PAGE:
So if you live in London, our tool should be a pretty bang-on reflection of your tax rise – or at least, what was proposed back in February.
What our search tool does NOT include
Our search tool does not include the rise in the precept for parish councils, smaller district councils (if you’re in a county council area), fire authorities, or police authorities outside London.
Our final prediction of your council tax does include the precepts themselves – but only at last year’s rates, without the rise expected in April.
The reason we’ve left these extra rises out is because there are so many, it becomes extremely complex to include them in our search tool.
However, these precepts are quite small – so the extra rise to all of them, on top of what our search tool says, is usually less than £20 a year for a Band D home.
Our figures also only apply to the council system in England, not Wales, Scotland or Northern Ireland.
What do council leaders say?
Shaun Davies of the Local Government Association warned councils are facing a “tough choice” of hiking bills or cutting services.
“The Government continues to rely on council tax raising powers to increase councils’ core spending power,” he told the Mirror.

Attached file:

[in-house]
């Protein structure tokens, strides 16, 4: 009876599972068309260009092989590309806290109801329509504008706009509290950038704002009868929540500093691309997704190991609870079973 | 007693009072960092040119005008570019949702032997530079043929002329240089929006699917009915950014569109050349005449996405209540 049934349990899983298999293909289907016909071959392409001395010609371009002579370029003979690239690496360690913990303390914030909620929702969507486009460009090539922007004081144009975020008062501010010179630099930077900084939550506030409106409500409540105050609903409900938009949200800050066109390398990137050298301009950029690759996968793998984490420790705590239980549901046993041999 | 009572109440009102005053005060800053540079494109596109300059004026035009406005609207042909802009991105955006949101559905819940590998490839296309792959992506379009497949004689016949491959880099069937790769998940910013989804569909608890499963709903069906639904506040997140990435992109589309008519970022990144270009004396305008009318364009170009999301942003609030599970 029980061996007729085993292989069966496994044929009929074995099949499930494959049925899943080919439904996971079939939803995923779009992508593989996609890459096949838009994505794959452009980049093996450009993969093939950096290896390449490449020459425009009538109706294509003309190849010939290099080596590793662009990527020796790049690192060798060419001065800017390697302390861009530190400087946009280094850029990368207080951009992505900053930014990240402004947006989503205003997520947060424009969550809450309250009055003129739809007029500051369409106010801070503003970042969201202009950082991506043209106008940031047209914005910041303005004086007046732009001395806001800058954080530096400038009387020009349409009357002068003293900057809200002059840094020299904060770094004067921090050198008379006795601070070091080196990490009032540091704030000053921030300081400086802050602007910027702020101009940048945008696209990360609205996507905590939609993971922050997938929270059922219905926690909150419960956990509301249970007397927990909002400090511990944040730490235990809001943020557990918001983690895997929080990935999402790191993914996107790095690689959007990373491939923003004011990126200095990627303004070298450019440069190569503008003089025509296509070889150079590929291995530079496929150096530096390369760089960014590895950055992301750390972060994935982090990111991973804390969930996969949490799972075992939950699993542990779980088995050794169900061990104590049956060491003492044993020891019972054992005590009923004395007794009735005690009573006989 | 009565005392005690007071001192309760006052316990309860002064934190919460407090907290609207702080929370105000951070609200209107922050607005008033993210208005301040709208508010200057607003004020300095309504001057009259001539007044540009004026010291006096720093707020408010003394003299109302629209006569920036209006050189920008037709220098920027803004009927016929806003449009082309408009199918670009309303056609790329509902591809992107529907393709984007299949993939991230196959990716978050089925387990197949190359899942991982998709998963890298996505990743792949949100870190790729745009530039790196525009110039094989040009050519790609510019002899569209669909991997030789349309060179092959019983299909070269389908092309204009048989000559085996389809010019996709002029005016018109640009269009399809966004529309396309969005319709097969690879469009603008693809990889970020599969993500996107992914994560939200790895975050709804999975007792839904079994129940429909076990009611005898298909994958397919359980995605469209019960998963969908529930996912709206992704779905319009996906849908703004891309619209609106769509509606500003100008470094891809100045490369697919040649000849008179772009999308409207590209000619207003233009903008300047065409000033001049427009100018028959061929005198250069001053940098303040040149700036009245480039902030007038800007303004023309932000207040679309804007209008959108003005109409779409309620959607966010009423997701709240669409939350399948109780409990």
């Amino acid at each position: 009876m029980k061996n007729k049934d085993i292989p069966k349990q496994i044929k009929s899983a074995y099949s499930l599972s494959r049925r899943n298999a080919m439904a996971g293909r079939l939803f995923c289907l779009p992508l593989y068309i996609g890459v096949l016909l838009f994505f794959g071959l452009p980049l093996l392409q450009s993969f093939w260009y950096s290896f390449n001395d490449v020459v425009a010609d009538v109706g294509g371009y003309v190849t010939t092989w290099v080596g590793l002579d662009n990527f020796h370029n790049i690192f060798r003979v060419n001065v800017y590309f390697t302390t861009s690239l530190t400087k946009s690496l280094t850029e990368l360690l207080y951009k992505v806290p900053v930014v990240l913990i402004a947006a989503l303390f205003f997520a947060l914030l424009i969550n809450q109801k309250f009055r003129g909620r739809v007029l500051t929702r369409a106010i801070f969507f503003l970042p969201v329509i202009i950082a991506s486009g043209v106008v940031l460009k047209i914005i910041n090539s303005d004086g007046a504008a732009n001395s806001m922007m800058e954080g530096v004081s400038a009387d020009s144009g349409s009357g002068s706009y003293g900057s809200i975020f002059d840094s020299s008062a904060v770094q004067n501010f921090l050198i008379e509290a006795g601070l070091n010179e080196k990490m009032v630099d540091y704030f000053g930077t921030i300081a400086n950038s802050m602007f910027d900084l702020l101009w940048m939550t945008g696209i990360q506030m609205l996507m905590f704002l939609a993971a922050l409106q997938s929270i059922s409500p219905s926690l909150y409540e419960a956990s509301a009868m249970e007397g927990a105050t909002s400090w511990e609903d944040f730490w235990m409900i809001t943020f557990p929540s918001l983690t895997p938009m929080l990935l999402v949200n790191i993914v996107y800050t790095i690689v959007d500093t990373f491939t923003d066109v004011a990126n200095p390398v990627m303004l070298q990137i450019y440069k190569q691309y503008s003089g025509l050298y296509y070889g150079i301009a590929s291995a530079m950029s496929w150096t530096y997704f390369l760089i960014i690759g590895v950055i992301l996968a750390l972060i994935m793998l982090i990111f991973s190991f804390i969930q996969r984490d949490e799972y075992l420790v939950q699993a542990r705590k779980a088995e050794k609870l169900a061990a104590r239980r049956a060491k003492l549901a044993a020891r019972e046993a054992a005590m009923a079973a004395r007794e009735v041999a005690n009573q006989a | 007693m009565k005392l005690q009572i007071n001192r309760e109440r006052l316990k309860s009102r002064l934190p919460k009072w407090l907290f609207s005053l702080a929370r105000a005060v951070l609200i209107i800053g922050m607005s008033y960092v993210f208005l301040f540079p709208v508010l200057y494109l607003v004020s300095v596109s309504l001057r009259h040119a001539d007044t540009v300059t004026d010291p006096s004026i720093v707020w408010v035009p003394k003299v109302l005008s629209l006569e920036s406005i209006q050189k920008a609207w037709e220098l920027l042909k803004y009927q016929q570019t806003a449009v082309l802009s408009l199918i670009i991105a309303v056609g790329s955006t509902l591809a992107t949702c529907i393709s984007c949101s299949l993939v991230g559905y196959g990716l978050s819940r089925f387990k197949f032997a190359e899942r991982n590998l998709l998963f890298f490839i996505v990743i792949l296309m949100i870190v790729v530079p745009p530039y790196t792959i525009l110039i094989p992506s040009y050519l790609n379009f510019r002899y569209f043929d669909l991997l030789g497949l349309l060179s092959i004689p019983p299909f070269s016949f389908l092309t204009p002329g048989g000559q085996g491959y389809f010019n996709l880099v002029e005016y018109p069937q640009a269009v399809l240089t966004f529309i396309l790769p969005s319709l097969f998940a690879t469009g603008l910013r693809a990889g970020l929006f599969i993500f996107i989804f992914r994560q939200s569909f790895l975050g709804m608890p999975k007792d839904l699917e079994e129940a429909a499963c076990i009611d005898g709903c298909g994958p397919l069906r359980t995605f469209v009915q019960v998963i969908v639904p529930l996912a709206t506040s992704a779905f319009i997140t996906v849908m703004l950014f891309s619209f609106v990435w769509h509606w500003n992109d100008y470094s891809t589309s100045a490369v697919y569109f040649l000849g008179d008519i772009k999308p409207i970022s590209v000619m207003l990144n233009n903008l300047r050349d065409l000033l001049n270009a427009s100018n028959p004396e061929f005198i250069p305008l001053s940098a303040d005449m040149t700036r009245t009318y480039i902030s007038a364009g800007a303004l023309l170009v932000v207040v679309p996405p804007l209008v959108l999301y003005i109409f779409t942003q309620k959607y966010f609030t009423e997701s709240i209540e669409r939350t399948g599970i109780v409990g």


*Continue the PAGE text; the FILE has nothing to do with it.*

Tim Oliver, Chairman of the County Councils Network, said leaders were left with no choice by a £700m government back hole.
“A large proportion of these council tax rises will be used to fund vital adult social care services,” he said.
“County areas receive half of England’s entire requests for social care services, a challenge which has been exacerbated by demand and costs rising sharply during the pandemic.”
Yesterday the government announced its fourth temporary bailout for Transport for London, this time £200m taking it to June.
Mayor Sadiq Khan has accused the government of failing to invest in the capital, warning he will cut services if there is not a U-turn.
Do I get a separate Council Tax discount?
Several groups can get a discount off the full rate of Council Tax or not pay it at all. They include:
- Full-time students (100% off)
- Armed Forces in Forces accommodation (100% off)
- People who have moved into a care home or hospital (100% off)
- People who live alone (25% off)
- Apprentices, student nurses, monks and nuns, carers (up to 50% off)
However, if you’re in a mixed household you may still have to pay the full rate. Use the government’s tool here to see if you’re eligible.
I’m a council officer or councillor and have a query about the figures
Our figures were sourced from finance reports to Cabinet/Executive and Full Council meetings.
These figures can change late in the process, so if you believe we need to update your area’s figure on our search tool, please e-mail firstname.lastname@example.org with the subject line ‘Council Tax’.